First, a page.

private IHTMLBuilder _builder;
        private ILeaf _leaf;
 
        public HTMLWriter(ILeaf leaf, IHTMLBuilder builder)
        {
            _leaf = leaf;
            _builder = builder;
        }
 
        public string GetHTML(bool withStyle)
        {
            addStyle(withStyle);
 
            VisitLeaf(_leaf);
            return _builder.GetHTML();
        }
 
        private void include(Fragment fragment)
        {
            
        }
 
        protected override void startLeaf(ILeaf leaf)
        {
            IHTMLFragment fragment = leaf as IHTMLFragment;
            if (fragment != null)
            {
                fragment.WriteHTML(_builder);
            }
        }
 
        public override void ProcessTest(Test test)
        {
            _builder.WriteTitle(test.Name);
            _builder.WriteStatus(test.Status);
            foreach (string tag in test.Tags)
            {
                _builder.WriteTag(tag);
            }
        }
 
        
  
        public override void ProcessSuite(Suite suite)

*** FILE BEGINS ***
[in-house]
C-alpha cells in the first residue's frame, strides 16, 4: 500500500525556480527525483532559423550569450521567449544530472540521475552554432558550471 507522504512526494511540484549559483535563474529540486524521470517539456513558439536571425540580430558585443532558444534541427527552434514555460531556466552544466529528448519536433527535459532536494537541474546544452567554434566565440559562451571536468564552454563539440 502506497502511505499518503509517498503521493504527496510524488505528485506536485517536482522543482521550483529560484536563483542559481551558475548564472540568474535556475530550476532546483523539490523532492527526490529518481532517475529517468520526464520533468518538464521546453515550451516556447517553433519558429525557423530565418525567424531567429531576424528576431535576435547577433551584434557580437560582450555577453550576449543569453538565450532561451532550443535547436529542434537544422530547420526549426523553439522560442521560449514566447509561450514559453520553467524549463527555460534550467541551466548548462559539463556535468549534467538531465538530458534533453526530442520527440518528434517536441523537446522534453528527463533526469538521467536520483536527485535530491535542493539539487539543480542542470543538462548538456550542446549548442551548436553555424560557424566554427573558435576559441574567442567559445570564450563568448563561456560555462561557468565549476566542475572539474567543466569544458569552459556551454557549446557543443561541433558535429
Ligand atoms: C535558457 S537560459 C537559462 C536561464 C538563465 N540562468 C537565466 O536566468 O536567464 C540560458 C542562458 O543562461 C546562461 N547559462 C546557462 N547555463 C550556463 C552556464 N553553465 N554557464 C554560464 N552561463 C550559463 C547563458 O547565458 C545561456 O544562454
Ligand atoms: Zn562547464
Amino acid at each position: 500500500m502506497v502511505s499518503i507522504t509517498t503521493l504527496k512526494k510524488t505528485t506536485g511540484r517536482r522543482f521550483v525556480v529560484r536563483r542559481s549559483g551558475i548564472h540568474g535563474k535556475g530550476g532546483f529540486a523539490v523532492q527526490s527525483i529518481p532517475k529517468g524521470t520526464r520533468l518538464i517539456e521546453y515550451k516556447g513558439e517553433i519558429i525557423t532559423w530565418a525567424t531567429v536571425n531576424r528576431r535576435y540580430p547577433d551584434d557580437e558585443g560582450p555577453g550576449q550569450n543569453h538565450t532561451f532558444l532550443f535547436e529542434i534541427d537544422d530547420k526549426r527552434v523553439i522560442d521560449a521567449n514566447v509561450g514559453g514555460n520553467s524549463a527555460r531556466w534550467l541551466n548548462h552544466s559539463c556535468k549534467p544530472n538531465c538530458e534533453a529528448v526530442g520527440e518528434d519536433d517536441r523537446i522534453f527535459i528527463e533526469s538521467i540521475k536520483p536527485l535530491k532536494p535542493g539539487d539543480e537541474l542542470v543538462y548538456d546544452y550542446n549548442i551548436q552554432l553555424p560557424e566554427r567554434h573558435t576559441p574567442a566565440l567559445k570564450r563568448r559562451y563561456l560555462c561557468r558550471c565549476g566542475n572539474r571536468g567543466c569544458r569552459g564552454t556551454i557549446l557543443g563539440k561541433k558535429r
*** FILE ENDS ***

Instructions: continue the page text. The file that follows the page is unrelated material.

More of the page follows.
{
            _builder.WriteBigTitle(“Suite “ + suite.Name);
            foreach (string tag in suite.Tags)
            {
                _builder.WriteTag(tag);
            }
            _builder.AddDivider();
        }
 

By making HTMLWriter a Visitor, I can take any given ILeaf and write it and all of its children into HTML.  Because I can start the HTML rendering from any point in the hierarchy I’ve been able to reuse the same class for:



  1. Exporting an entire Suite of tests to HTML

  2. Exporting all of the tests in a SystemUnderTest to HTML

  3. Writing out a single Test prior to execution